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Business Culture

Malta - Business Culture


Malta has a fairly conservative business culture, similar to that of the United Kingdom, with which it has a close historical association. The economy is largely based on tourism, manufacturing and foreign trade, and there are many small family-run businesses. There is a strong and stable legislative and regulatory system.

Maltese society is very family-oriented and strongly influenced by the Catholic Church. Women are generally treated on an equal basis as men in Maltese business, and many women are found in senior business positions.

If visiting Malta on business, you should make appointments in advance, and try to arrive on time, as punctuality is highly valued. Normal office hours are 8.30 a.m. to 12.45 p.m. and 2.30 p.m. to 5.30 p.m., Mondays to Fridays, with some small businesses closing between 1 p.m. and 4 p.m. and reopening later. You may prefer to visit Malta between October and May, when the weather is cooler.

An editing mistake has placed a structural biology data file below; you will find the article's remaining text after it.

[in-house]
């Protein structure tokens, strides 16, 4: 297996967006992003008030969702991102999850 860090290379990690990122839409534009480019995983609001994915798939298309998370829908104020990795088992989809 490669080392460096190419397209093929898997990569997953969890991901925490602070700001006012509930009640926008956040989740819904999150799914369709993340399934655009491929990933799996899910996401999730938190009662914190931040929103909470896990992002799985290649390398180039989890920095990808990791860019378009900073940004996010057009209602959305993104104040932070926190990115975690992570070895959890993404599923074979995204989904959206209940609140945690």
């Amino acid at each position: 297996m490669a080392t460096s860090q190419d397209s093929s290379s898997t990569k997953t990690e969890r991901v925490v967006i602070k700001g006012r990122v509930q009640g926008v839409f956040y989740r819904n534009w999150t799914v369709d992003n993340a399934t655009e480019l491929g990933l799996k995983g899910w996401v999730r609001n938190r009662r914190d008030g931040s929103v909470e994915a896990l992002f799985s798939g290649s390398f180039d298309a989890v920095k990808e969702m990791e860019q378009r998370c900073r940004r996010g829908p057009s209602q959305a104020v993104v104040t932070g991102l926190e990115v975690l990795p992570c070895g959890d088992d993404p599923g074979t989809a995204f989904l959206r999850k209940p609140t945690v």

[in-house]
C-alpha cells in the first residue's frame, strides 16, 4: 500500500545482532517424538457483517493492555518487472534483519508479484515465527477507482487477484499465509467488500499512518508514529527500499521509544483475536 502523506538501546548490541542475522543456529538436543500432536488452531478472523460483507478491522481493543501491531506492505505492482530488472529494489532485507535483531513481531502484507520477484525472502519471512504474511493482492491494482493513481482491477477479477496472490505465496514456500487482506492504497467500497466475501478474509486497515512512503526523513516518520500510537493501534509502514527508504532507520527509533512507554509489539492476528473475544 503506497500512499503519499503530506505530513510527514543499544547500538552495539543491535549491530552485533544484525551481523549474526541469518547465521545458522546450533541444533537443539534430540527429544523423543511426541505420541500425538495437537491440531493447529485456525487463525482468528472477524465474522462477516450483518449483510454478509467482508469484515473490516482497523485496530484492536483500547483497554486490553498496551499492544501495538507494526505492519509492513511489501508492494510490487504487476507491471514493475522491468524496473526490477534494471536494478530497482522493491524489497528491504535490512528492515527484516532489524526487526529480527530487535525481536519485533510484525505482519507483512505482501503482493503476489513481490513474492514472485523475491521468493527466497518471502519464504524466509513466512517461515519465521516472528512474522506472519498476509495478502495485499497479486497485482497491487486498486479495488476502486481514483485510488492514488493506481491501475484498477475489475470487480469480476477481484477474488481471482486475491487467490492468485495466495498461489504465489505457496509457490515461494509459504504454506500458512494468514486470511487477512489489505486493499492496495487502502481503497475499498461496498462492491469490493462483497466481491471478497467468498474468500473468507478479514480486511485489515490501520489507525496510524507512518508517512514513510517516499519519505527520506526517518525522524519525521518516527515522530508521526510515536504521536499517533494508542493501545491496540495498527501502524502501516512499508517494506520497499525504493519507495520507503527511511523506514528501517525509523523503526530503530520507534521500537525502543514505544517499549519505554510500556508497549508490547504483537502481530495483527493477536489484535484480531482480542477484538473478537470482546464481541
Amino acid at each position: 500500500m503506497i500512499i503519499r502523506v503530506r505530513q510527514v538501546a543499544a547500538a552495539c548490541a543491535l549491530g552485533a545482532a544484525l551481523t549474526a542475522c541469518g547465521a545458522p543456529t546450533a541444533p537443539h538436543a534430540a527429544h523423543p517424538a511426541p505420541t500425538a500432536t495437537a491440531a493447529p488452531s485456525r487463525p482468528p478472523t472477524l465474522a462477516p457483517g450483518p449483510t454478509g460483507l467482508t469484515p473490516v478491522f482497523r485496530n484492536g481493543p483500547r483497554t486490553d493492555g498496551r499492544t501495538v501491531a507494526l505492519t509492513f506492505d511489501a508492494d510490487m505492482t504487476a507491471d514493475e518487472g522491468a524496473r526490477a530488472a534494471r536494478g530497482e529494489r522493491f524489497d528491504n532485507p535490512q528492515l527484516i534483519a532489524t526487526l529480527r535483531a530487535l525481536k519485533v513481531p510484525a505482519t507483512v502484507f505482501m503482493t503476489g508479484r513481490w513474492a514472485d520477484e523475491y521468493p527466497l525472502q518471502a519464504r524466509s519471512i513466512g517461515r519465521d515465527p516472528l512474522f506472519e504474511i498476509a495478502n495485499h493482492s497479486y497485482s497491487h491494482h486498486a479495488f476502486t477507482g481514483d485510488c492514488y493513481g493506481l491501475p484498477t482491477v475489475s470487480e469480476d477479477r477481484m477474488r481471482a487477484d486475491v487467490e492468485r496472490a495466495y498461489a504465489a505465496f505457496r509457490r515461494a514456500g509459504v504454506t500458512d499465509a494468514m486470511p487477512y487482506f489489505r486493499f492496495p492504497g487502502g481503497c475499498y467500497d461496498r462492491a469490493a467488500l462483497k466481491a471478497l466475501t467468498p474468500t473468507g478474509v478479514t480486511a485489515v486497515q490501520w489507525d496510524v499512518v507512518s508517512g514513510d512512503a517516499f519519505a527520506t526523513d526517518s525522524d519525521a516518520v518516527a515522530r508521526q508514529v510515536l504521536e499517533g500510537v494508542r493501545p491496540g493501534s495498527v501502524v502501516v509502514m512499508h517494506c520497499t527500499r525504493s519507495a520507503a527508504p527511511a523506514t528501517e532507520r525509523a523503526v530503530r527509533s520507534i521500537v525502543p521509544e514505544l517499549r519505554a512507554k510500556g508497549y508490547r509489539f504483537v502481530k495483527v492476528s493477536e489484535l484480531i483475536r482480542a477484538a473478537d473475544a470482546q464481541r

Malta has two official languages: Maltese and English. Most businesspeople will speak English so it is not usually necessary to have correspondence and company literature translated into Maltese, nor is an interpreter usually needed for meetings.

Business attire should be smart, with conservative suits and ties for men, and suits or smart dresses for women. Jackets are often removed in hot weather.

The normal form of business greeting in Malta is a handshake. You should address your Maltese business contacts, especially those in senior positions, by their personal (Mr, Mrs etc.) or professional titles and their family names. It is quite common to use first names in Maltese business when a good working relationship has been established, but wait for your Maltese business contact to initiate the use of first names. Business cards are usually exchanged at the initial meeting.


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